Where’s the Milk and Honey!? (11/04/2012)

Rev. Stacy Swain

Deuteronomy 6:1-9; Mark 12:28-34

Will you pray with me? May the words of my mouth and the meditations of all of our hearts be acceptable to you, O God our rock and our redeemer, Amen.”

Have you ever known what it is to love someone wholly and completely, with every ounce of your being? Have you ever loved someone so much that there was no place that you would rather be than simply in the presence of the one you cherish?

Well if you haven’t, now is your chance.

For the Scripture teaching from Deuteronomy and from the Book of Mark asks, no stronger than that – commands — us to love God wholly and completely, with every ounce of our being. To get to that point where there is no place we would rather be than in the presence of the God we cherish.

Listen again to these words: “Hear, O Israel: The Lord is our God, the Lord alone. You shall love the Lord your God with all your heart, and with all your soul, and with all your might.”

For more than two thousand years this resounding and powerful commandment to love has stood at the heart of the Jewish faith. It is recited two times a day by observant Jews. It is one of the passages encased in the small boxes on the doorposts of Jewish homes.[1] And it is the commandment Jesus speaks when asked by one of the Scribes who came near and asked him “which commandment is first of all.”


To love God with our entire being may be the most important thing we are to do, the number one commandment, above and beyond all other, but unfortunately, at least for me it is also the hardest one to keep. I and perhaps many of you too, find it terribly challenging to love God in this whole and complete way. It is much easier for me to tinker around the edges by trying to conform my living to the Ten Commandments for example, much easier for me to “not take the name of the Lord in vain” and to not steal, than it is to turn my whole self over to God in love.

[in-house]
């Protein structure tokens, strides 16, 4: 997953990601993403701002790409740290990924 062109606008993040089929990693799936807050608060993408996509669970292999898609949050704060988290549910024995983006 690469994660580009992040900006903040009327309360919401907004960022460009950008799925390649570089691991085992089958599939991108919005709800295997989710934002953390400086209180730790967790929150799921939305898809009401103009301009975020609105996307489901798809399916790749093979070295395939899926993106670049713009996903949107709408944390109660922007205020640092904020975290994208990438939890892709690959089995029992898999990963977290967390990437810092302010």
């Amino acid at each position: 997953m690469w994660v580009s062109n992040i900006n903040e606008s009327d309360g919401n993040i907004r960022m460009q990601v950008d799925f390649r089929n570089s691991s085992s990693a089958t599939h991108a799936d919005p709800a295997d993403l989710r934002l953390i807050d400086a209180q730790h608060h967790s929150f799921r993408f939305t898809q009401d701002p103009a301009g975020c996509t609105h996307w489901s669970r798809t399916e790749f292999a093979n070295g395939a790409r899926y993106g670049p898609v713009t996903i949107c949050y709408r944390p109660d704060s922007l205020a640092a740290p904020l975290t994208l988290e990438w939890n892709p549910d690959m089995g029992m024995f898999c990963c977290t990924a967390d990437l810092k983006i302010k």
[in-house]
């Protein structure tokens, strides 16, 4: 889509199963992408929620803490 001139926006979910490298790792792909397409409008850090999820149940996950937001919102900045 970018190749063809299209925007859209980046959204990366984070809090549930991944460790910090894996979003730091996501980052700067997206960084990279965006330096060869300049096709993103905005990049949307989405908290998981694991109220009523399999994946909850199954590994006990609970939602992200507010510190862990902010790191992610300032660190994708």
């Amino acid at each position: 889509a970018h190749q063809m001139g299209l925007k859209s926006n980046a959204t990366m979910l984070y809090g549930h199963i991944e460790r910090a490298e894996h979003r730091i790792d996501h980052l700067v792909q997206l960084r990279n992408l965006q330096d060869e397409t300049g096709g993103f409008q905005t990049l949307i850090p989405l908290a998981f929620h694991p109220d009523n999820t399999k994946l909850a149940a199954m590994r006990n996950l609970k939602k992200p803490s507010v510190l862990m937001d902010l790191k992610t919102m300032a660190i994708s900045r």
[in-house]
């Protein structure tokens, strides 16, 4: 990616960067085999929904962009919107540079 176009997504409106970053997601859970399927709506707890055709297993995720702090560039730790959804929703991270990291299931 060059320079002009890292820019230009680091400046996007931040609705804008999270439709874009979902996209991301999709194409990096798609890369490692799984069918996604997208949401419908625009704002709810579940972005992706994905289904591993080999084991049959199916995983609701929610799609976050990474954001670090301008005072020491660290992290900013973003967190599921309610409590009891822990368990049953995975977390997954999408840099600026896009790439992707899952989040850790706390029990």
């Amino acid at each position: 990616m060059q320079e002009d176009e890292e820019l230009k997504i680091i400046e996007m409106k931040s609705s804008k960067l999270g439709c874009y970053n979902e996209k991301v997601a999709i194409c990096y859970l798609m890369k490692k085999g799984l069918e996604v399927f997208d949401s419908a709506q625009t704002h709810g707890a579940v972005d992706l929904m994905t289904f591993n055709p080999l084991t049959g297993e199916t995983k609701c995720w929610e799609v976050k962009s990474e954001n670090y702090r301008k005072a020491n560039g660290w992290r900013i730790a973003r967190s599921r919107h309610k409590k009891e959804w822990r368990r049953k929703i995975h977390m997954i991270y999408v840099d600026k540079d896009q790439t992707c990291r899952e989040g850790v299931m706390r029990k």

For one cannot just decide one day to love. I can tell myself OK today you are going to keep Sabbath, that means no email, and then try to keep to it. But this kind of all encompassing, whole being love is not something that you just decide to do one day. Instead it is born out of and nurtured by relationship – of really getting to know the other in an open hearted embrace of give and take. And the complication for most of us is that we don’t really know who God is anyway. I mean how can we love God if we don’t really know God?

I am not going to ask you to raise your hand but I bet for a lot of us it can feel like God is rather distant, unavailable, off doing whatever it is that God does. Maybe there are some who are off walking with God in the land flowing with milk and honey, loving God with their whole selves; but the rest of us I think are trudging along east of Eden, trying to clean up the debris of the latest storm in our lives, stumbling along without power – groping along without light.

And when we look out over that distance between where we are and where ever it is that we think God may have wandered off to, as we try to make sense between this distance and this disparity between the reality around us and the promise milk and honey living that was spoken of in the passage from Deuteronomy, well I think we cannot help but try to come up with an explanation for it all. Why is life so hard? Why are we sick, struggling, afraid? Why is there so much destruction and violence and loss? Where in the world is God and what in the world is God doing? Where’s the milk and honey?

Well there are a few ways that people have answered those questions over the millennia. Here are three that we hear a lot.

One explanation is that we live in a fallen world. Sin entered the world in that apple biting moment in the Garden of Eden and we have been living with suffering ever sense. It is just the way things are. The good news, according to this line of thinking, is that despite the fact that we live in a fallen world and are a fallen people, through Jesus we are reconciled to God and will upon our death be delivered into the joy of eternal life. Milk and honey one day will indeed be ours but it will be milk and honey of another world not of this one.

Another explanation for that I have not heard in the wake of Sandy, but that I did hear quite vociferously in the wake of the Tsunami that hit Japan was that the destruction and strife around us well that actually is evidence of the active hand of God. God uses disaster and hardship as punishment for our transgressions. We are “sinner in the hands of an angry God,” to borrow a famous sermon title from one of our Puritan forefathers, Jonathan Edwards, “sinners in the hands of an angry God” who is using weather and whatever else may come along to test us or to teach us a lesson. Milk and honey will come when we are good enough to deserve it.